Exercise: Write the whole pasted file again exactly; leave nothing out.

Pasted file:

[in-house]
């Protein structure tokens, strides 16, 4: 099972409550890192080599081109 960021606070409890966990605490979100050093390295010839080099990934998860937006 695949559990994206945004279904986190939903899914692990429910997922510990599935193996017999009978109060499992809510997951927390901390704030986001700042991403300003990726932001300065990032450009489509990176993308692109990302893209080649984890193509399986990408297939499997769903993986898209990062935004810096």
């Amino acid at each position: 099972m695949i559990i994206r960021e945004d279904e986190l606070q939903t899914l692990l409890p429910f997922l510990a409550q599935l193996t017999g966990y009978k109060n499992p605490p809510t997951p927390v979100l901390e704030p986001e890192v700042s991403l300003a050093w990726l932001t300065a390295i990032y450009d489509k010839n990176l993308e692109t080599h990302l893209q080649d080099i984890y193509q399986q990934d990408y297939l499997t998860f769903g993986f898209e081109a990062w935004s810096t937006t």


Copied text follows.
[in-house]
């Protein structure tokens, strides 16, 4: 099972409550890192080599081109 960021606070409890966990605490979100050093390295010839080099990934998860937006 695949559990994206945004279904986190939903899914692990429910997922510990599935193996017999009978109060499992809510997951927390901390704030986001700042991403300003990726932001300065990032450009489509990176993308692109990302893209080649984890193509399986990408297939499997769903993986898209990062935004810096």
């Amino acid at each position: 099972m695949i559990i994206r960021e945004d279904e986190l606070q939903t899914l692990l409890p429910f997922l510990a409550q599935l193996t017999g966990y009978k109060n499992p605490p809510t997951p927390v979100l901390e704030p986001e890192v700042s991403l300003a050093w990726l932001t300065a390295i990032y450009d489509k010839n990176l993308e692109t080599h990302l893209q080649d080099i984890y193509q399986q990934d990408y297939l499997t998860f769903g993986f898209e081109a990062w935004s810096t937006t």